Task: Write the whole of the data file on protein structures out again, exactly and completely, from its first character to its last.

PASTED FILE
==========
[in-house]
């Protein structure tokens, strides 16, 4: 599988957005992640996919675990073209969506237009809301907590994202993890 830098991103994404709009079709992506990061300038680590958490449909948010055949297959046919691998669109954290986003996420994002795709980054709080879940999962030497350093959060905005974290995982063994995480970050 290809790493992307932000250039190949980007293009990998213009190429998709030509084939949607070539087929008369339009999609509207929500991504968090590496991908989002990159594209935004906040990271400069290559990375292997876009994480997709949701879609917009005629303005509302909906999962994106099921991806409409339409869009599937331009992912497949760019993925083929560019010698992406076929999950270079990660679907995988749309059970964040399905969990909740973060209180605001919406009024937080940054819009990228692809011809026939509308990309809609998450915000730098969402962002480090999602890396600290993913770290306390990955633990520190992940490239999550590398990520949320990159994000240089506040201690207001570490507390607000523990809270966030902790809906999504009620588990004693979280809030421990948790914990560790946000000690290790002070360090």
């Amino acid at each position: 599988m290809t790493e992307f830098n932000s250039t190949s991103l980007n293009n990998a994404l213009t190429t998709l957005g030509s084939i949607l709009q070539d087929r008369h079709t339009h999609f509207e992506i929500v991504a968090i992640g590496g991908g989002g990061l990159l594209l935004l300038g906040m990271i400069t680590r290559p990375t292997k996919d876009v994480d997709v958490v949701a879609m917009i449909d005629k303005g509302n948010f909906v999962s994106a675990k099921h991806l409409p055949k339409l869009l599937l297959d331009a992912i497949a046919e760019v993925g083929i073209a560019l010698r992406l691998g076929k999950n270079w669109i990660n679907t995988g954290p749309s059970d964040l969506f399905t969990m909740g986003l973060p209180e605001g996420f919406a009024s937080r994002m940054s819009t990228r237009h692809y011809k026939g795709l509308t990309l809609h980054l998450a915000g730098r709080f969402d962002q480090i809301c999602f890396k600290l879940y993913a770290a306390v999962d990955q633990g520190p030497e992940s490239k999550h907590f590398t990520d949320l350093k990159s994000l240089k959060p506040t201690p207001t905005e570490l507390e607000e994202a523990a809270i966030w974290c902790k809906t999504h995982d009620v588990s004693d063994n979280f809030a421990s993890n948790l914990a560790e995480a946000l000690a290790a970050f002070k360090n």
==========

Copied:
[in-house]
């Protein structure tokens, strides 16, 4: 599988957005992640996919675990073209969506237009809301907590994202993890 830098991103994404709009079709992506990061300038680590958490449909948010055949297959046919691998669109954290986003996420994002795709980054709080879940999962030497350093959060905005974290995982063994995480970050 290809790493992307932000250039190949980007293009990998213009190429998709030509084939949607070539087929008369339009999609509207929500991504968090590496991908989002990159594209935004906040990271400069290559990375292997876009994480997709949701879609917009005629303005509302909906999962994106099921991806409409339409869009599937331009992912497949760019993925083929560019010698992406076929999950270079990660679907995988749309059970964040399905969990909740973060209180605001919406009024937080940054819009990228692809011809026939509308990309809609998450915000730098969402962002480090999602890396600290993913770290306390990955633990520190992940490239999550590398990520949320990159994000240089506040201690207001570490507390607000523990809270966030902790809906999504009620588990004693979280809030421990948790914990560790946000000690290790002070360090």
């Amino acid at each position: 599988m290809t790493e992307f830098n932000s250039t190949s991103l980007n293009n990998a994404l213009t190429t998709l957005g030509s084939i949607l709009q070539d087929r008369h079709t339009h999609f509207e992506i929500v991504a968090i992640g590496g991908g989002g990061l990159l594209l935004l300038g906040m990271i400069t680590r290559p990375t292997k996919d876009v994480d997709v958490v949701a879609m917009i449909d005629k303005g509302n948010f909906v999962s994106a675990k099921h991806l409409p055949k339409l869009l599937l297959d331009a992912i497949a046919e760019v993925g083929i073209a560019l010698r992406l691998g076929k999950n270079w669109i990660n679907t995988g954290p749309s059970d964040l969506f399905t969990m909740g986003l973060p209180e605001g996420f919406a009024s937080r994002m940054s819009t990228r237009h692809y011809k026939g795709l509308t990309l809609h980054l998450a915000g730098r709080f969402d962002q480090i809301c999602f890396k600290l879940y993913a770290a306390v999962d990955q633990g520190p030497e992940s490239k999550h907590f590398t990520d949320l350093k990159s994000l240089k959060p506040t201690p207001t905005e570490l507390e607000e994202a523990a809270i966030w974290c902790k809906t999504h995982d009620v588990s004693d063994n979280f809030a421990s993890n948790l914990a560790e995480a946000l000690a290790a970050f002070k360090n």